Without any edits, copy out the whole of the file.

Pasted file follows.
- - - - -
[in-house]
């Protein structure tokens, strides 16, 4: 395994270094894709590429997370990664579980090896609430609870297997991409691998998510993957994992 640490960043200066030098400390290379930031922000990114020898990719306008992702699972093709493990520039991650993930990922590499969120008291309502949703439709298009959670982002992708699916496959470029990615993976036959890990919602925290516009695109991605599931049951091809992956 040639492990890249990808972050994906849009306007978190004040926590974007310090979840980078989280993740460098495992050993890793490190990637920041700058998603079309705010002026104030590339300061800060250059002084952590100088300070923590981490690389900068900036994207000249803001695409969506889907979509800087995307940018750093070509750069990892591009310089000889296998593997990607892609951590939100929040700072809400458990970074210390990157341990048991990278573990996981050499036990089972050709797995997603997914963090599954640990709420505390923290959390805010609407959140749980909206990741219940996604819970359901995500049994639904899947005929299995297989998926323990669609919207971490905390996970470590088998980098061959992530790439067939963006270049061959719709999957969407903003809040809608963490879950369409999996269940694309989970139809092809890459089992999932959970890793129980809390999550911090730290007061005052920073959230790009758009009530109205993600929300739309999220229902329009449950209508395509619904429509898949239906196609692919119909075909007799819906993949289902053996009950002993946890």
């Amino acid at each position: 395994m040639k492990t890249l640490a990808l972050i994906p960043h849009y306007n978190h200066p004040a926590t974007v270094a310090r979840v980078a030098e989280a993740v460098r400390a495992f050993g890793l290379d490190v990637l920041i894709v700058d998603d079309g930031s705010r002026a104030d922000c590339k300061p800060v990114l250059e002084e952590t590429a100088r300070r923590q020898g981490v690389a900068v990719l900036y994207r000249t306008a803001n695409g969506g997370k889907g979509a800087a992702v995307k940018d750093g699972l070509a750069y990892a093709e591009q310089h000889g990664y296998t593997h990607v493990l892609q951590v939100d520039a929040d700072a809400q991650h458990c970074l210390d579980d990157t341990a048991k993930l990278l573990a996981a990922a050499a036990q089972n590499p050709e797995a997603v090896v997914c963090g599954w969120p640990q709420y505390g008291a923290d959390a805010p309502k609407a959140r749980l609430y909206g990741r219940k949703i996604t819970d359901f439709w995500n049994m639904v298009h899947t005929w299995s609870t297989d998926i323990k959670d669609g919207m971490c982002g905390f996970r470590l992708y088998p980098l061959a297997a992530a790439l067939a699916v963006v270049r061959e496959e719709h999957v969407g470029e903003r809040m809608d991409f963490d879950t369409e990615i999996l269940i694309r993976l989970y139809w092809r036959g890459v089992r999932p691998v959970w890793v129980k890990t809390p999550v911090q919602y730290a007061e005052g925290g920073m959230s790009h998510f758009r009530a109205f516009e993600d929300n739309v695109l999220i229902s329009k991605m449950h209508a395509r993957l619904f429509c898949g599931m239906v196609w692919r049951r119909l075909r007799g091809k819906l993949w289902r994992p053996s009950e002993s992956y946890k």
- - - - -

[in-house]
């Protein structure tokens, strides 16, 4: 395994270094894709590429997370990664579980090896609430609870297997991409691998998510993957994992 640490960043200066030098400390290379930031922000990114020898990719306008992702699972093709493990520039991650993930990922590499969120008291309502949703439709298009959670982002992708699916496959470029990615993976036959890990919602925290516009695109991605599931049951091809992956 040639492990890249990808972050994906849009306007978190004040926590974007310090979840980078989280993740460098495992050993890793490190990637920041700058998603079309705010002026104030590339300061800060250059002084952590100088300070923590981490690389900068900036994207000249803001695409969506889907979509800087995307940018750093070509750069990892591009310089000889296998593997990607892609951590939100929040700072809400458990970074210390990157341990048991990278573990996981050499036990089972050709797995997603997914963090599954640990709420505390923290959390805010609407959140749980909206990741219940996604819970359901995500049994639904899947005929299995297989998926323990669609919207971490905390996970470590088998980098061959992530790439067939963006270049061959719709999957969407903003809040809608963490879950369409999996269940694309989970139809092809890459089992999932959970890793129980809390999550911090730290007061005052920073959230790009758009009530109205993600929300739309999220229902329009449950209508395509619904429509898949239906196609692919119909075909007799819906993949289902053996009950002993946890």
């Amino acid at each position: 395994m040639k492990t890249l640490a990808l972050i994906p960043h849009y306007n978190h200066p004040a926590t974007v270094a310090r979840v980078a030098e989280a993740v460098r400390a495992f050993g890793l290379d490190v990637l920041i894709v700058d998603d079309g930031s705010r002026a104030d922000c590339k300061p800060v990114l250059e002084e952590t590429a100088r300070r923590q020898g981490v690389a900068v990719l900036y994207r000249t306008a803001n695409g969506g997370k889907g979509a800087a992702v995307k940018d750093g699972l070509a750069y990892a093709e591009q310089h000889g990664y296998t593997h990607v493990l892609q951590v939100d520039a929040d700072a809400q991650h458990c970074l210390d579980d990157t341990a048991k993930l990278l573990a996981a990922a050499a036990q089972n590499p050709e797995a997603v090896v997914c963090g599954w969120p640990q709420y505390g008291a923290d959390a805010p309502k609407a959140r749980l609430y909206g990741r219940k949703i996604t819970d359901f439709w995500n049994m639904v298009h899947t005929w299995s609870t297989d998926i323990k959670d669609g919207m971490c982002g905390f996970r470590l992708y088998p980098l061959a297997a992530a790439l067939a699916v963006v270049r061959e496959e719709h999957v969407g470029e903003r809040m809608d991409f963490d879950t369409e990615i999996l269940i694309r993976l989970y139809w092809r036959g890459v089992r999932p691998v959970w890793v129980k890990t809390p999550v911090q919602y730290a007061e005052g925290g920073m959230s790009h998510f758009r009530a109205f516009e993600d929300n739309v695109l999220i229902s329009k991605m449950h209508a395509r993957l619904f429509c898949g599931m239906v196609w692919r049951r119909l075909r007799g091809k819906l993949w289902r994992p053996s009950e002993s992956y946890k």